EYE My militia is more untouchable than
yours By Pepe Escobar
In a make-believe world where the green,
green grass of the "surge" is alive with the sound
of music, the George W Bush administration and US
counterinsurgency ace General David Petraeus - not
to mention presidential candidate Senator John
McCain - keep assuring American public opinion the
"surge" (now reconverted into a "pause") is
But back in real life, an Iraq
transfixed by no less than 28 militias is burning
- again - all over, even in "invisible" (at least
for Western media) places. Couple that with the
relentless Bush administration narrative of
"blame, blame Iran" and we have American public
opinion strangled by a formidable disinformation
Washington keeps spinning the
success of a "war on terror" narrative in northern
Iraq against "al-Qaeda". This is false. The US
is basically fighting
indigenous Sunni Arab guerrilla groups - some with
Islamic overtones, some neo-Ba'athists. These are
no terrorists. Their agenda is unmistakable:
This does not mean that
al-Qaeda in the Land of the Two Rivers is asleep
at the wheel. On the contrary. The recent car
bombing (40 killed, more than 70 wounded) in 60%
Sunni Arab Baquba, capital of Diyala province,
northeast of Baghdad, may have been perpetrated by
al-Qaeda. Sahwa - or US-sponsored Awakening
Councils - didn't work in Diyala because of a
mixed population of Sunnis still fighting
Shi'ites. Al-Qaeda may have profited to add even
more fuel to the fire.
Then there was the
suicide biker who blew up a kebab restaurant in
Ramadi - in al-Anbar province, in the Sunni belt -
killing 13 and wounding 20. Once again, this bears
al-Qaeda's modus operandi - as well as a warning
"message" of revenge against local Sahwas
collaborating with the Americans.
complex are the recent bombings in 80% Sunni Arab
Mosul, where slow-motion ethnic cleansing of Sunni
Arabs is being conducted by Kurdish police and
Peshmerga forces helped by the US. After four car
bombings that killed five civilians and wounded
37, another car bomb killed 12 Peshmergas in the
explosive province of Ninevah, near the border
town of Rabia, in west Mosul. Rabia is highly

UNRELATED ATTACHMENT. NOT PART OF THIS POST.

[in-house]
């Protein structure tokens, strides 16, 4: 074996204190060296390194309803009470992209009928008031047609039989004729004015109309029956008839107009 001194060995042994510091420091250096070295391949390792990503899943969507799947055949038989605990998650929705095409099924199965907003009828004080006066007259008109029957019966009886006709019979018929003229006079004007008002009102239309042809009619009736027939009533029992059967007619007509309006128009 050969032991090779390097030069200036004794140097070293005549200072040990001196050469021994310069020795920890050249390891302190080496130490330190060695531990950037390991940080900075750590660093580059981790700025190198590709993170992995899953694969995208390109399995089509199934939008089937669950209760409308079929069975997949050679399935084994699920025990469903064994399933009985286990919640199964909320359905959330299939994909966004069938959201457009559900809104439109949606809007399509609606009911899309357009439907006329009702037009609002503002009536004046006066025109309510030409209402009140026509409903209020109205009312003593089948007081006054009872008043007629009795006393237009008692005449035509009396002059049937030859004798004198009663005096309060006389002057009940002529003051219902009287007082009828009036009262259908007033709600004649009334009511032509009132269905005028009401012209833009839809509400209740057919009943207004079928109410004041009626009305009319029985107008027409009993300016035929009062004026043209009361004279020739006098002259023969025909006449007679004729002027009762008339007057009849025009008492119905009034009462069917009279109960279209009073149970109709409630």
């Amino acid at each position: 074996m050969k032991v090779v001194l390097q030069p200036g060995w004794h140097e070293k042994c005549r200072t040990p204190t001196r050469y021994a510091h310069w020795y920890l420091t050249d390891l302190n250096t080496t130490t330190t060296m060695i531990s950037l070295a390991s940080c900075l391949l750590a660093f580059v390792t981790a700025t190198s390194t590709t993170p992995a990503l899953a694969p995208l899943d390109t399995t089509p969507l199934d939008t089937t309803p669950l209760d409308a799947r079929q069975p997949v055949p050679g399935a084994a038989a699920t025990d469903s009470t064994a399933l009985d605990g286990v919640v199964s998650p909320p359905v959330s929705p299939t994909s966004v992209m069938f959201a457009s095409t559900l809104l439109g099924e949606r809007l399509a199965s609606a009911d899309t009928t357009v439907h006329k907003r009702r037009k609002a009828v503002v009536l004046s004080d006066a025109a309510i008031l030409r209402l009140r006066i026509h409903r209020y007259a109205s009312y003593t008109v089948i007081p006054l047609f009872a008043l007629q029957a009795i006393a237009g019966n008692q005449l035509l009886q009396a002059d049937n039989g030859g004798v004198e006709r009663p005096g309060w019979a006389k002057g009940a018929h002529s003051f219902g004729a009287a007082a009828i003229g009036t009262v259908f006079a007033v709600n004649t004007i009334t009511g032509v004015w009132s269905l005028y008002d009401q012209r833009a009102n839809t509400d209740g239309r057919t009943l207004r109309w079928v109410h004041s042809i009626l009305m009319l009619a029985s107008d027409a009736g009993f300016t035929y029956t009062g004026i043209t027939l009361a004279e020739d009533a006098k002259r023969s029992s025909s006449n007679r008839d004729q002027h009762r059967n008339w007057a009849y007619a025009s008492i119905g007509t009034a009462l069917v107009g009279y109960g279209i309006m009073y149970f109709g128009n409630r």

strategic: a key link between majority Sunni Arab
villages and Kurdistan, as well as a gateway to
Syria. This could be retaliation by Sunni Arab
guerrillas against the Kurdish and US offensive.
Which brings one to the key point: none of
this has absolutely anything to do with Iran.
Crackdown, sort of Prime
Minister Nuri al-Maliki has been very vocal on an
ongoing government crackdown on "militias". But
some militias are more untouchable than others.
Maliki and Nechirvan Barzani, prime minister of
the Kurdistan Regional Government (KRG) have
agreed this past weekend to keep intact the
"semi-autonomous" status of the Kurdish Peshmerga.
Why? Because they are "organized forces",
according to Maliki, part of two Iraqi army
divisions with 25,000 to 30,000 troops.
There's ample controversy on whether other
Peshmerga operating outside of Kurdistan's three
provinces will be disbanded. They certainly won't;
they will morph into "Iraqi" police and "Iraqi"
army - under the benign eyes of US commanders.
So the Peshmerga get a free ride while
Maliki's government - essentially the Shi'ite
Da'wa and Supreme Iraqi Islamic Council parties
plus the Kurds - and their rag-tag "Iraqi" army
force Muqtada al-Sadr to disband the Mahdi Army.
The Iraqi army - amply supported by the Americans
- is virtually encircling Sadr City in Baghdad,
severing communication arteries with the rest of
the city in already 12 of the 79
mini-neighborhoods that comprise the 3
million-plus giant slum. The recent battle of the
southern city of Basra, which started on March 25,
is technically not over, having morphed into a
medium-intensity battle of Sadr City.
again, this has nothing to do with Iran. Or does
it? The battle of Sadr City is useful for the Bush
administration spin machine to keep imprinting on
the American public the narrative that Iran gives
weapons to terrorists to kill American soldiers in
Iraq (even though these weapons are sold by Gulf
smugglers unconnected with Tehran). According to
the narrative, if Iran is the new al-Qaeda, the
Sadrists are their surrogates in Iraq.
Oil-drenched Peshmergas It's
not only the Peshmerga that remain free to roam.
According to the Az-Zaman newspaper, Maliki's
government, in a hush-hush manner, has also agreed
to accept all of the KRG's 20-plus dodgy oil deals
and their decentralized version of the new,
proposed Iraqi oil law. Most members of parliament
in Baghdad - aware of the explosive social
backlash - are essentially against foreign Big Oil
sinking their teeth into Iraq's nationalized oil
The price paid by the Kurds was
not extortive. They agreed - once again - to delay
the potentially cataclysmic Kirkuk referendum,
which they are confident of winning. The
referendum, to decide whether Kirkuk becomes a
part of the KRG, will only happen after the Bush
administration is gone.
So the simmering,
cataclysmic mess will be inherited by McCain,
Barack Obama or Hillary Clinton. For the moment,
only one thing is certain: McCain won't be able to
blame Iran for the inexorable post-Kirkuk
bloodbath. Or will he?